Colorado continues to partner with hunters in an effort to contain chronic wasting disease
As Colorado's big game rifle season approaches, state wildlife officials are ramping up monitoring of chronic wasting disease, which continues to spread in deer and elk populations around the state.
The deadly neurological disease has now reached a majority of Colorado's 54 deer herds and the state i s monitoring every one of them. In some parts of north and northeastern Colorado, one in every three deer have contracted the disease, according to Matthew Eckert, Colorado Parks and Wildlife's terrestrial programs supervisor.
The agency i s continuing its mandatory testing program this year – a critical monitoring tool that requires hunters to submit the heads of deer harvested from certain hunting units.
“This is a cooperative approach," Eckert said. "We don't know how to manage this disease yet anywhere in the world. Colorado is at the forefront and is best situated with the way our hunting structure is set up to identify the most effective approach for managing this disease.”
Results from the testing program, which began in 2017, show that infection rates among adult bucks is greater than 20% in about two dozen game management units across northern Colorado. It's far less prevalent in Colorado's elk herds.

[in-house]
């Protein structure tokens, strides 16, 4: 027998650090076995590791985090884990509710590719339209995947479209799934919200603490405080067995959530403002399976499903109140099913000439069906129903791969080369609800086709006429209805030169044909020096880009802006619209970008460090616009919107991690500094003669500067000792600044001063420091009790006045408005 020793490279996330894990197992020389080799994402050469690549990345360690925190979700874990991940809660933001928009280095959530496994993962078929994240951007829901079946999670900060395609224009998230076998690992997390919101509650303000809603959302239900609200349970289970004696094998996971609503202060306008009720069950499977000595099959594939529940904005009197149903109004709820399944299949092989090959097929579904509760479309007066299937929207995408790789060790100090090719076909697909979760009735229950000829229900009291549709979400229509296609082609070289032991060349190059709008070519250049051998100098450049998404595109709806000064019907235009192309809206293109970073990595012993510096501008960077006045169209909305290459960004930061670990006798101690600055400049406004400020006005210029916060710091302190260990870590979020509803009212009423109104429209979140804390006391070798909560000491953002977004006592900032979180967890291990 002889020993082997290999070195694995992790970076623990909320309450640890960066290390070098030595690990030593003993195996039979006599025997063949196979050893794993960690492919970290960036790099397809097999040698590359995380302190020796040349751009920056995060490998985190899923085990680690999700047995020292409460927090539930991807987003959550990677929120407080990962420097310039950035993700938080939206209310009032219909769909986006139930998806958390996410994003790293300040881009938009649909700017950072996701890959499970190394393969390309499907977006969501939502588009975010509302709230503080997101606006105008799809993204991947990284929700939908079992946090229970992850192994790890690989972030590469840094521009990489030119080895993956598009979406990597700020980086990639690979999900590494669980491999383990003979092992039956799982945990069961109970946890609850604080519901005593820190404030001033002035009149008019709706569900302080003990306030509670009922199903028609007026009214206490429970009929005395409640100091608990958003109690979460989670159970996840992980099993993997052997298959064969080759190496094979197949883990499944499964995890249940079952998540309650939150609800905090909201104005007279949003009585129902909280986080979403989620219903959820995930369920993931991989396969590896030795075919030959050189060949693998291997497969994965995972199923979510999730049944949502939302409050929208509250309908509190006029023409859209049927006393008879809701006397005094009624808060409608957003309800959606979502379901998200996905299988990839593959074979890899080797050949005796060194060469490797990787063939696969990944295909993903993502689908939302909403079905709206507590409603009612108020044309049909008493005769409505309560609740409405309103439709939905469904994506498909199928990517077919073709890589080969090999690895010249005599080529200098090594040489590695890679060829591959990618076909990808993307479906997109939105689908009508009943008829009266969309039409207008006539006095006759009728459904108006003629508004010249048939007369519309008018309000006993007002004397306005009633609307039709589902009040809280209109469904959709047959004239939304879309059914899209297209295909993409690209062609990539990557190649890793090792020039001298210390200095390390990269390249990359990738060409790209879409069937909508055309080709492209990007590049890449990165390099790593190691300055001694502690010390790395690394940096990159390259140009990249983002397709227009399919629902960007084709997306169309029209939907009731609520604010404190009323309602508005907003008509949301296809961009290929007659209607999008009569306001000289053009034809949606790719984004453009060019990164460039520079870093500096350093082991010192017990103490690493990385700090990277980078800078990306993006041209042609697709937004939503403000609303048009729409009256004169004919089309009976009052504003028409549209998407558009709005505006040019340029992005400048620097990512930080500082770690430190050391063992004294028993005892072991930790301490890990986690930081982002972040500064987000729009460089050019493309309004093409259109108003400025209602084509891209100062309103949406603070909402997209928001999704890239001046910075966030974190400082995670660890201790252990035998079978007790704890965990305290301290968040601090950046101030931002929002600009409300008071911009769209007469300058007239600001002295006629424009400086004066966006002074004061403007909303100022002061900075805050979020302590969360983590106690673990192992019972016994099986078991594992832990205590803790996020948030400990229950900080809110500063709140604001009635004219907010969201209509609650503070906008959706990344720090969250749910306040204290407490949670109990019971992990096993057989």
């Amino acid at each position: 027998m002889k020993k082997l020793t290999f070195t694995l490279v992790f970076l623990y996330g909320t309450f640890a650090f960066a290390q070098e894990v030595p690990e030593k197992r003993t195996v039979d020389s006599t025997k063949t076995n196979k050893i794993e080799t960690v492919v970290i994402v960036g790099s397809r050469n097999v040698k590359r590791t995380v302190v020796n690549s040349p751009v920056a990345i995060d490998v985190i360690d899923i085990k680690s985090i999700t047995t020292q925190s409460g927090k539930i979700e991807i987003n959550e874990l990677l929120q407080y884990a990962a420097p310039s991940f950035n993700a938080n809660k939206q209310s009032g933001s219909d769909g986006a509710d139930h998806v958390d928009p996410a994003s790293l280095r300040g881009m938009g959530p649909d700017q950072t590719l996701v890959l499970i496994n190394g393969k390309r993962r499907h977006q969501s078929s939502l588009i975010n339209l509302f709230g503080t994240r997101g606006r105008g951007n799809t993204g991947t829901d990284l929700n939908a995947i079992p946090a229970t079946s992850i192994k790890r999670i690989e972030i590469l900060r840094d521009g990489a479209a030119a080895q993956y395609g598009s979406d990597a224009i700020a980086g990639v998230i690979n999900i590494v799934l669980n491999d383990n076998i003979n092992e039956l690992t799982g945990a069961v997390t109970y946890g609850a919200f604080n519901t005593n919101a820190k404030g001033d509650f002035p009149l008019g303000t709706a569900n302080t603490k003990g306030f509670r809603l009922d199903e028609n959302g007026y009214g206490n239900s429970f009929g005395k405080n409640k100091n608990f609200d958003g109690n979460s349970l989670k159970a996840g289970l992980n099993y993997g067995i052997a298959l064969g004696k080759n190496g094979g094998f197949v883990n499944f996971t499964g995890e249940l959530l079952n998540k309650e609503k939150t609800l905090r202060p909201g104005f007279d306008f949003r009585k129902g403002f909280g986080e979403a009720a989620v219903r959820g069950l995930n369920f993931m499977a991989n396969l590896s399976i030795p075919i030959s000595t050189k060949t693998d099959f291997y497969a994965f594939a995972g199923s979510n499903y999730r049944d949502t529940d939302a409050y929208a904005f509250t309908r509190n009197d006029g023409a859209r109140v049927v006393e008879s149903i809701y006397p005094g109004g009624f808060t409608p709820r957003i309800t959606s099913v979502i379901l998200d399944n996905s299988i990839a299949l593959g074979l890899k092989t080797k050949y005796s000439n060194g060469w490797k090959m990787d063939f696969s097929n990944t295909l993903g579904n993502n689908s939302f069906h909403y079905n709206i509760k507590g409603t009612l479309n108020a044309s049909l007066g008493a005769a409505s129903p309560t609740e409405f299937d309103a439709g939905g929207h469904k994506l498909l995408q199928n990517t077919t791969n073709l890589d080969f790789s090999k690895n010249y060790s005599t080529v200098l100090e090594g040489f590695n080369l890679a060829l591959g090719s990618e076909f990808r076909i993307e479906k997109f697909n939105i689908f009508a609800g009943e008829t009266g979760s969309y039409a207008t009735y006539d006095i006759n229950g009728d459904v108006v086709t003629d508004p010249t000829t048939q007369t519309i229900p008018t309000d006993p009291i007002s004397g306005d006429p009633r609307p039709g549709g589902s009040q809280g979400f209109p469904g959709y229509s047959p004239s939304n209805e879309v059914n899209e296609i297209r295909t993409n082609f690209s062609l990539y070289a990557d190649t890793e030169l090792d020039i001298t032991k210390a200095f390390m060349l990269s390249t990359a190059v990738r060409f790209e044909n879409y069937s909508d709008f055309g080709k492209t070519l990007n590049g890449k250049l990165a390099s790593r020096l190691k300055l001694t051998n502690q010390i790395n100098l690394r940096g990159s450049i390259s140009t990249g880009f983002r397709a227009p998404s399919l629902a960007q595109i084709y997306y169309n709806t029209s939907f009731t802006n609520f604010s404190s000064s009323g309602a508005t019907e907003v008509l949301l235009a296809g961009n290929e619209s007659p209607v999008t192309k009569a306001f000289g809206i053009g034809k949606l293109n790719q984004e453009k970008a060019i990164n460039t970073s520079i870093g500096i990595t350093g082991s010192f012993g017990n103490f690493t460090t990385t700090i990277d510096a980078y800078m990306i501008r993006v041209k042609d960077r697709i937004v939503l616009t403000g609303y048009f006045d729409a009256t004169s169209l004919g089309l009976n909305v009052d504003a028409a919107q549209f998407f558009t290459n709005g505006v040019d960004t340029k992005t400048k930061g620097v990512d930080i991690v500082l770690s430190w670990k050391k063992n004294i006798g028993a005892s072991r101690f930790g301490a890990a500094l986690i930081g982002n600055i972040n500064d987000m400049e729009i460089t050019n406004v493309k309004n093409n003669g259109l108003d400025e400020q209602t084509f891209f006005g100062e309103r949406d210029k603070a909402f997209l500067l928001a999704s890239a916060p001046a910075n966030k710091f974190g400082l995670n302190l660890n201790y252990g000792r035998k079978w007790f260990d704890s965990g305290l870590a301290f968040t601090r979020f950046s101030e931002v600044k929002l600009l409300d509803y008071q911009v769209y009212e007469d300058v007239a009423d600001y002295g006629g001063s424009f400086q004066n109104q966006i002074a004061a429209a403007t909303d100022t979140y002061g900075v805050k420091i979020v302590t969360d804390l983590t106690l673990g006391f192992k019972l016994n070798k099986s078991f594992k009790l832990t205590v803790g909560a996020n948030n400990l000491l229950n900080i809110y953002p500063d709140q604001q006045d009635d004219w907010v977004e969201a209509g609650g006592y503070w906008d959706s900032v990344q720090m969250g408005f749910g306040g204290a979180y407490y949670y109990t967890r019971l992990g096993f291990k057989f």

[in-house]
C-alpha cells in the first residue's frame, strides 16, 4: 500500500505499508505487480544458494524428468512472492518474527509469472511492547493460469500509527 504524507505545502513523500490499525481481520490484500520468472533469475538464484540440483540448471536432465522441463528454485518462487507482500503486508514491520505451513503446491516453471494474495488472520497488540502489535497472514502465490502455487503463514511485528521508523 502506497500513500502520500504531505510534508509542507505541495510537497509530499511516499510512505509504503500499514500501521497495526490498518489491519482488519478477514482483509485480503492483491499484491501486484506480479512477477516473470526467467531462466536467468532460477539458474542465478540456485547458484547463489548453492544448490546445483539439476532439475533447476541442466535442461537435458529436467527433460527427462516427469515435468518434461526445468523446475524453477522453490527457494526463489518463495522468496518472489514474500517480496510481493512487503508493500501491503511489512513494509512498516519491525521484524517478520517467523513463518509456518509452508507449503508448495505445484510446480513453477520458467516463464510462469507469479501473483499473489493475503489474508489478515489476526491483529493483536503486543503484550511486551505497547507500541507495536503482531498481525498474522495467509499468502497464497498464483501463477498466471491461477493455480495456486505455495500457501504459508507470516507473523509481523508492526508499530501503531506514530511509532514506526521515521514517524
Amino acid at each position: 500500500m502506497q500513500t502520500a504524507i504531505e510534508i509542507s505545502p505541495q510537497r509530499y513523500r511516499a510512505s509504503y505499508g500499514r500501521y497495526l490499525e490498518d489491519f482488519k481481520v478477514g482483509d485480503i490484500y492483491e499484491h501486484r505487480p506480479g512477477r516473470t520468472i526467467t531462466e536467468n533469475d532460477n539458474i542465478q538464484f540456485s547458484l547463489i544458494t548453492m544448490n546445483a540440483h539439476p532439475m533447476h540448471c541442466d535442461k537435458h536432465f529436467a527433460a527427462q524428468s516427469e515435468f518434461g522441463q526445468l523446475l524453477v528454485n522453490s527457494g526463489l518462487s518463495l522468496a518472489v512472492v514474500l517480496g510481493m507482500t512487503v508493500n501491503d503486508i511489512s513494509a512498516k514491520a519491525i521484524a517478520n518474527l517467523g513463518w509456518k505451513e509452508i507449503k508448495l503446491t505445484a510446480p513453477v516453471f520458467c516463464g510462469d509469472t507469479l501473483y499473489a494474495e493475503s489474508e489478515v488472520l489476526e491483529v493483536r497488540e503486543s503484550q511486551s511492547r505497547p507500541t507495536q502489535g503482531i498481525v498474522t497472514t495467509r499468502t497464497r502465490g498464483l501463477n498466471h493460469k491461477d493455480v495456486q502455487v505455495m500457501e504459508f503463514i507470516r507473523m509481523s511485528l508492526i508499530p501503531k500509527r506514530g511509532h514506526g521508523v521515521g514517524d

“Once we get to high prevalence – like 30% or 50% – we're going to be losing a significant proportion of our herds,” Eckert said. “And at that point, some herds may not be able to sustain themselves. We want hunters to bring in their heads because it's contributing to science and our understanding of this disease over time.”
Chronic wasting disease is a prion disease, which means a protein becomes malformed in the body and kills nerve tissue. It infects deer for two years, and it can go undetected to the naked eye until the last few weeks of an animal's life. Some symptoms include drooling, standing still, drooping ears and head, and acting confused.
The epidemic among deer, elk and moose has spread around the Mountain West since it was first identified in wild populations in Wyoming in the '80s. It reached wild herds in Montana in 2017, and it was detected for the first time in Idaho last year.
This story was produced by the Mountain West News Bureau, a collaboration between Wyoming Public Media, Nevada Public Radio, Boise State Public Radio in Idaho, KUNR in Nevada, the O'Connor Center for the Rocky Mountain West in Montana, KUNC in Colorado, KUNM in New Mexico, with support from affiliate stations across the region. Funding for the Mountain West News Bureau is provided in part by the Corporation for Public Broadcasting.
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